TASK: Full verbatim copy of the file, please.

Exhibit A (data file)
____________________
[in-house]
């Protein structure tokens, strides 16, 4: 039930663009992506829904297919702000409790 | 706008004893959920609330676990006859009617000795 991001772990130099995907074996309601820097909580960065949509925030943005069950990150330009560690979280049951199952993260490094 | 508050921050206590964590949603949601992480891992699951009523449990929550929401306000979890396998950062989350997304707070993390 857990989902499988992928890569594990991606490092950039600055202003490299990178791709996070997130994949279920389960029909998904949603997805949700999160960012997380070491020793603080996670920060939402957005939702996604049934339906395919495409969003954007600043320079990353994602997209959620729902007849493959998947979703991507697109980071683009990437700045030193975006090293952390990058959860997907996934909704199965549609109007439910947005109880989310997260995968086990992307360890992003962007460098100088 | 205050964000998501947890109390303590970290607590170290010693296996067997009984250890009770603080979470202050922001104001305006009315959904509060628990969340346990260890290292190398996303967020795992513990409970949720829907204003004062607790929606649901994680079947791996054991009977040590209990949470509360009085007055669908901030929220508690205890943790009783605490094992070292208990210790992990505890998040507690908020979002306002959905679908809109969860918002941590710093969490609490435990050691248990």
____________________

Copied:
[in-house]
């Protein structure tokens, strides 16, 4: 039930663009992506829904297919702000409790 | 706008004893959920609330676990006859009617000795 991001772990130099995907074996309601820097909580960065949509925030943005069950990150330009560690979280049951199952993260490094 | 508050921050206590964590949603949601992480891992699951009523449990929550929401306000979890396998950062989350997304707070993390 857990989902499988992928890569594990991606490092950039600055202003490299990178791709996070997130994949279920389960029909998904949603997805949700999160960012997380070491020793603080996670920060939402957005939702996604049934339906395919495409969003954007600043320079990353994602997209959620729902007849493959998947979703991507697109980071683009990437700045030193975006090293952390990058959860997907996934909704199965549609109007439910947005109880989310997260995968086990992307360890992003962007460098100088 | 205050964000998501947890109390303590970290607590170290010693296996067997009984250890009770603080979470202050922001104001305006009315959904509060628990969340346990260890290292190398996303967020795992513990409970949720829907204003004062607790929606649901994680079947791996054991009977040590209990949470509360009085007055669908901030929220508690205890943790009783605490094992070292208990210790992990505890998040507690908020979002306002959905679908809109969860918002941590710093969490609490435990050691248990």